Happy International Women’s Day from the Fort Tryon Park Trust!
Fort Tryon Park was an ancillary site of the Battle of Fort Washington, where the Continental Army took a strategic position at the top of Long Hill (today’s Linden Terrace) but was overwhelmed by British and Hessian troops. During the battle, MARGARET CORBIN became the first woman to fight in a war, taking over her fallen husband’s cannon.
Margaret Cochran Corbin (1751-1800) was the first American woman to receive a military pension for her service during the Revolutionary War. When her husband, John Corbin, enlisted in the army to fight for the colonists, Margaret decided to go with him as a “camp follower” to cook, do laundry and nurse the wounded. On November 16, 1776, Corbin assisted her husband in operating a cannon during a Hessian attack on Fort Washington (today’s Fort Tryon). When John was fatally wounded, Margaret heroically took over his post and continued to fire at the enemy. Before the four-hour battle was through, she was severely wounded and nearly lost her left arm. In 1779, the Continental Congress awarded her a lifelong pension equivalent to half that of a male veteran. She died at age 49 and was buried in Highland Falls, NY, but in 1926, the Daughters of the American Revolution had her remains moved to the post cemetery at the U. S. Military Academy at West Point, where she is the only Revolutionary War soldier buried on the academy grounds.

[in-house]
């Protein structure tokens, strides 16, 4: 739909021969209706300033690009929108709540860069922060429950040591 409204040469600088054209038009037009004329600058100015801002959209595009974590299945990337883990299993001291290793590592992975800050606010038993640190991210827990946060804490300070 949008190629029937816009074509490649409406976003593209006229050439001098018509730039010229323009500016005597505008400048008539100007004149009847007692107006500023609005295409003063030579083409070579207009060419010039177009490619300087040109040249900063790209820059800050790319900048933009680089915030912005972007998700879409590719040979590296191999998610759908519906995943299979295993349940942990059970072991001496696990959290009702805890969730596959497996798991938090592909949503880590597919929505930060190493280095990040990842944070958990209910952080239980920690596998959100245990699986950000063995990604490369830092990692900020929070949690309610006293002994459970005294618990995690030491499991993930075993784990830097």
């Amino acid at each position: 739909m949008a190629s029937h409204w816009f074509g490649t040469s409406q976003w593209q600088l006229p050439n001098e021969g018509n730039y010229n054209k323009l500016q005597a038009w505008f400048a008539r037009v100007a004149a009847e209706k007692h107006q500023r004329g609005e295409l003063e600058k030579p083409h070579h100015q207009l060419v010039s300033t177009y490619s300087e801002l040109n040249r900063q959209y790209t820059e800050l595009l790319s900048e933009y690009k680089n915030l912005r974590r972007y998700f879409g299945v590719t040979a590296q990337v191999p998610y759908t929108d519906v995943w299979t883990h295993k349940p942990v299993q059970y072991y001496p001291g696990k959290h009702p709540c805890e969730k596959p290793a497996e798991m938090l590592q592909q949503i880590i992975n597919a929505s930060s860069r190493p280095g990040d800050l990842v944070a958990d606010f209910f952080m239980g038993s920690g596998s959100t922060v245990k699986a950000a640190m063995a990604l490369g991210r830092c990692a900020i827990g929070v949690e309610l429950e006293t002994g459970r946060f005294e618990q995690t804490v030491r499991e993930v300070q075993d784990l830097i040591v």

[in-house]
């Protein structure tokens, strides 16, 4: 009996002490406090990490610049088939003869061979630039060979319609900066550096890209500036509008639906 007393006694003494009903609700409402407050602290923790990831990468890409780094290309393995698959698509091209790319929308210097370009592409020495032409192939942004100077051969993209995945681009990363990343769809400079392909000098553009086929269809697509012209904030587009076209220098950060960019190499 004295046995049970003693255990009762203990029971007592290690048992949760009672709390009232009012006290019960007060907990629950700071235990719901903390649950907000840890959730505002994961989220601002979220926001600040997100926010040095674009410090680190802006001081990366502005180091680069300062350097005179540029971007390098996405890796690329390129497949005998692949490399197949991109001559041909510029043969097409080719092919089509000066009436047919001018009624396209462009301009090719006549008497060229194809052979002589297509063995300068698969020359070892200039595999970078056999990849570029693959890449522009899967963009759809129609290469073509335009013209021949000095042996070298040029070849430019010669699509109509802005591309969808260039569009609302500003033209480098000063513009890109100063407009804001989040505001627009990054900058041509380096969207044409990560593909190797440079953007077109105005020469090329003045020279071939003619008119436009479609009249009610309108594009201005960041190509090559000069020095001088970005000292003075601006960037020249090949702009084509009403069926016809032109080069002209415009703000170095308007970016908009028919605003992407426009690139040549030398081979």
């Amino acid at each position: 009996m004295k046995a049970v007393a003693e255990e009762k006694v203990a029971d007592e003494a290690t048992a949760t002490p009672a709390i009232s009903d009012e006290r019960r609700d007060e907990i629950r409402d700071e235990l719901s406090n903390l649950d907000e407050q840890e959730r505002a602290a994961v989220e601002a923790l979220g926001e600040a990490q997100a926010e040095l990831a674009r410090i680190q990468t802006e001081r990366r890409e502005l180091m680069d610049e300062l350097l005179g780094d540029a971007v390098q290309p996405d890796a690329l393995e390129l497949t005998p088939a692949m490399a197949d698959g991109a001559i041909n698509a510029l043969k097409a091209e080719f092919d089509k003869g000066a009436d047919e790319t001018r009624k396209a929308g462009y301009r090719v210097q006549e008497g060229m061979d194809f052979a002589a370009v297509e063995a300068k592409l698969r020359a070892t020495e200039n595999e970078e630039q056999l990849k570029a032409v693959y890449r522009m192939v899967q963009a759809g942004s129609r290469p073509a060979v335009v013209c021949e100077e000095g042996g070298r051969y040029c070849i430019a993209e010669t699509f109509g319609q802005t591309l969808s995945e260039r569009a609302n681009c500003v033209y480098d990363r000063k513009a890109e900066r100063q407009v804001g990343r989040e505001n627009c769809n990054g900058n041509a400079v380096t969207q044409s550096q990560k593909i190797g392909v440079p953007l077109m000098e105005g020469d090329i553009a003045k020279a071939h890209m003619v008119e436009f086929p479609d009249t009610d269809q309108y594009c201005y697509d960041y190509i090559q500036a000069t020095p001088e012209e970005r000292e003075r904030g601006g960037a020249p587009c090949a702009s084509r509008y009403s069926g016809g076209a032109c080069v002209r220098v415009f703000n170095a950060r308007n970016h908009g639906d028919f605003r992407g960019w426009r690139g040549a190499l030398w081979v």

Three areas of Fort Tryon Park honor Margaret Corbin: A New York City Parks Monument was established in 1909 and the park’s plaza and drive were re-named in 1977 as Margaret Corbin Drive and Margaret Corbin Circle.
The Fort Tryon Park Trust celebrates her valor at our Battle of Fort Washington Commemoration each fall! Read more about Fort Tryon Park’s female Revolutionary War hero online at NYC Parks and the National Women’s History Museum.